Three weeks post-activation

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Life moves on.  No time for bad ears.

Life moves on. No time for bad ears.

CI sound is becoming more natural:  the clinks and clanks disappeared when I wasn’t thinking about them, the cowbell is no longer attached to every sound, and noise has stopped wearing chain mail in my head. Although there is still an extra hum of reverberation and problems with understanding, CI sound is getting better.

Gloria Buckley, my hearing aid audiologist.

In order to help my good ear keep up with my former bad ear, Gloria, my audiologist (for my right ear), increased the volume in my hearing aid.  (Thank you!!)  See how many people it takes to help one person hear?  I’m fortunate to live in a place where such a talented and devoted team is available to me.

Then just when I was thinking I was hot stuff in the hearing department, Linda, my auditory-verbal therapist, asked if I was ready for some phone training.  (Helen Keller is lucky Annie Sullivan didn’t have a cell phone).  Linda  called me from another room in her office and my CI ear had to answer the phone all by itself.  The exercise was difficult and stressful and demonstrated there is listening practice to be done!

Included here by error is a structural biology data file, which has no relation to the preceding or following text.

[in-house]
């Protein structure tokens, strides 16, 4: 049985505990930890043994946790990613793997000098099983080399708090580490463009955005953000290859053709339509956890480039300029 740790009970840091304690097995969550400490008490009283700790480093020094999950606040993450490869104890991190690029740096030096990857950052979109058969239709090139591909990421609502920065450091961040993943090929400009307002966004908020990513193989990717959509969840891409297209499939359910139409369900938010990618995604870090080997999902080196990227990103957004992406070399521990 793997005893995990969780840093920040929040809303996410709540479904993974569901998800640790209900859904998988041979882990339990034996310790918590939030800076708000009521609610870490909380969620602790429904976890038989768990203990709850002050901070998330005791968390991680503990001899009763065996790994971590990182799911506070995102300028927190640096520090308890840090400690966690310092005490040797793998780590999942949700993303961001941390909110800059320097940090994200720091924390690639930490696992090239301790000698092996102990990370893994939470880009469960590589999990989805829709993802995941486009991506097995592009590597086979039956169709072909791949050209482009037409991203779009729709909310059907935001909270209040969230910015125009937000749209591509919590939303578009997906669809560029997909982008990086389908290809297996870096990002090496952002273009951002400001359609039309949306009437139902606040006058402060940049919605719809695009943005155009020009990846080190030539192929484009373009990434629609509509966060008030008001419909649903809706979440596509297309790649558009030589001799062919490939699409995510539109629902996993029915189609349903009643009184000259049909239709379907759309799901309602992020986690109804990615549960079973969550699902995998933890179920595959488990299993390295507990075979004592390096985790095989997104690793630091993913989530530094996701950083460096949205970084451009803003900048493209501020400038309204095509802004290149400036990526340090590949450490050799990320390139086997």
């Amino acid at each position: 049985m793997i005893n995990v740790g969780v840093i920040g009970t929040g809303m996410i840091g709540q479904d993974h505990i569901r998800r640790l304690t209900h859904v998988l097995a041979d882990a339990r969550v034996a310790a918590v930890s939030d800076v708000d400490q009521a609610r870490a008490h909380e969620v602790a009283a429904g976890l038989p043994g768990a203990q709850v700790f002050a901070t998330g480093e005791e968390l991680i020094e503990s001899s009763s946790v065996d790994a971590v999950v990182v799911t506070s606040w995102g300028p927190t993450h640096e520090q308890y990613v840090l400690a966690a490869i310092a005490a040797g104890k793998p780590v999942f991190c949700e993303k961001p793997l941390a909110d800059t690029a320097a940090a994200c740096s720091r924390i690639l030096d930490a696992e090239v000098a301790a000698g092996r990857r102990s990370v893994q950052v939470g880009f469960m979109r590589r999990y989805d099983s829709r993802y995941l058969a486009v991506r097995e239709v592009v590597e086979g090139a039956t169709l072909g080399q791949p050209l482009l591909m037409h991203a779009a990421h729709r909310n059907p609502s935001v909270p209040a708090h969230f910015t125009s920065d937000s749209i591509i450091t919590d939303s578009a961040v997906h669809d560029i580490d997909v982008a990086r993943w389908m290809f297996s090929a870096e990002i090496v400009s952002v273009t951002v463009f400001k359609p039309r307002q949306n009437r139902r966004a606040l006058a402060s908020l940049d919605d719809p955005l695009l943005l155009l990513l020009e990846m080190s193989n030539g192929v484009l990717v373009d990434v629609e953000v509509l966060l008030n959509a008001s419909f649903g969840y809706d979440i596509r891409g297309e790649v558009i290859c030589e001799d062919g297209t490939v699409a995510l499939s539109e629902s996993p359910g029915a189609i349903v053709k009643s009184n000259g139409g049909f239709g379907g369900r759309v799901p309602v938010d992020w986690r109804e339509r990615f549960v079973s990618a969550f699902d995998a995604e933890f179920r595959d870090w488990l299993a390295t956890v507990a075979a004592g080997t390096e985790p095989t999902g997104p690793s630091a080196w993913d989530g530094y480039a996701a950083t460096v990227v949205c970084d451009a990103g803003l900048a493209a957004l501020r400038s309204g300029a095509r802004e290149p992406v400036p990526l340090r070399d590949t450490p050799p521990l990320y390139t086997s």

My Personal Hearing Festival is in full swing and here are the highlights:

My dental hygienist talked to me from behind her mask.  Before, without exception, whenever she wanted to speak to me she had to lower her mask so I could read her lips.  This time, I understood every word she said and she never once lowered her mask.  What’s more, we chatted a lot.  But here’s the kicker:  my blood pressure was improved (it had been running high).  Can I credit my improved hearing with lowering my blood pressure?

I can hear the faint jingle when shaking a broken light bulb near my Rondo.  I. Am. Not. Kidding.

My eight-year-old niece spoke to me in her little girl voice and I understood her.  On the other hand, my four sons who have been “under the radar” for years have found it necessary to lower their volume around me.

Who knew birds made such a racket?  They were so loud I thought surely I would be able to hear them without my CI device, but when I took it off, the birds went away.  On the other hand, I can still hear the frogs at night without my CI.  Had to remove my hearing aid and go completely deaf in order to concentrate on my reading.  (husband had to hear frogs all night).

 

 

 

 

 

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